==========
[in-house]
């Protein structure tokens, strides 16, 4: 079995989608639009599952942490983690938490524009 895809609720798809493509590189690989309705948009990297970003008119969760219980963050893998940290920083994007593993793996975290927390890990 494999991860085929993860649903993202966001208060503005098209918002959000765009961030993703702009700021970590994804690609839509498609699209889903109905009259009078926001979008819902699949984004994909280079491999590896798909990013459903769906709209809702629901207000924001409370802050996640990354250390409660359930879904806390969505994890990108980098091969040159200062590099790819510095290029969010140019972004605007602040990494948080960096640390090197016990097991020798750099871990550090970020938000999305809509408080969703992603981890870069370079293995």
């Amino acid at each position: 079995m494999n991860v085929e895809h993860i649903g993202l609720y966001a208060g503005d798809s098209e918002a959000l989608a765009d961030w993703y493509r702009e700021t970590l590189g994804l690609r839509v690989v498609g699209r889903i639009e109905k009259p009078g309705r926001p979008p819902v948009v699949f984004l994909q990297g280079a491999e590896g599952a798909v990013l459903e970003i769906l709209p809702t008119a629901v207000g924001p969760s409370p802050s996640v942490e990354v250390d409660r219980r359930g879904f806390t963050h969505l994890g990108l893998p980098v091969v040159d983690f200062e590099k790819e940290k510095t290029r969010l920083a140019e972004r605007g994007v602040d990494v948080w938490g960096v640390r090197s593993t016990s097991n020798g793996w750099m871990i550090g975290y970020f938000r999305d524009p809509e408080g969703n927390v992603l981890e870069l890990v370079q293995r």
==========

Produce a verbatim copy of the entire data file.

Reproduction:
[in-house]
């Protein structure tokens, strides 16, 4: 079995989608639009599952942490983690938490524009 895809609720798809493509590189690989309705948009990297970003008119969760219980963050893998940290920083994007593993793996975290927390890990 494999991860085929993860649903993202966001208060503005098209918002959000765009961030993703702009700021970590994804690609839509498609699209889903109905009259009078926001979008819902699949984004994909280079491999590896798909990013459903769906709209809702629901207000924001409370802050996640990354250390409660359930879904806390969505994890990108980098091969040159200062590099790819510095290029969010140019972004605007602040990494948080960096640390090197016990097991020798750099871990550090970020938000999305809509408080969703992603981890870069370079293995």
């Amino acid at each position: 079995m494999n991860v085929e895809h993860i649903g993202l609720y966001a208060g503005d798809s098209e918002a959000l989608a765009d961030w993703y493509r702009e700021t970590l590189g994804l690609r839509v690989v498609g699209r889903i639009e109905k009259p009078g309705r926001p979008p819902v948009v699949f984004l994909q990297g280079a491999e590896g599952a798909v990013l459903e970003i769906l709209p809702t008119a629901v207000g924001p969760s409370p802050s996640v942490e990354v250390d409660r219980r359930g879904f806390t963050h969505l994890g990108l893998p980098v091969v040159d983690f200062e590099k790819e940290k510095t290029r969010l920083a140019e972004r605007g994007v602040d990494v948080w938490g960096v640390r090197s593993t016990s097991n020798g793996w750099m871990i550090g975290y970020f938000r999305d524009p809509e408080g969703n927390v992603l981890e870069l890990v370079q293995r």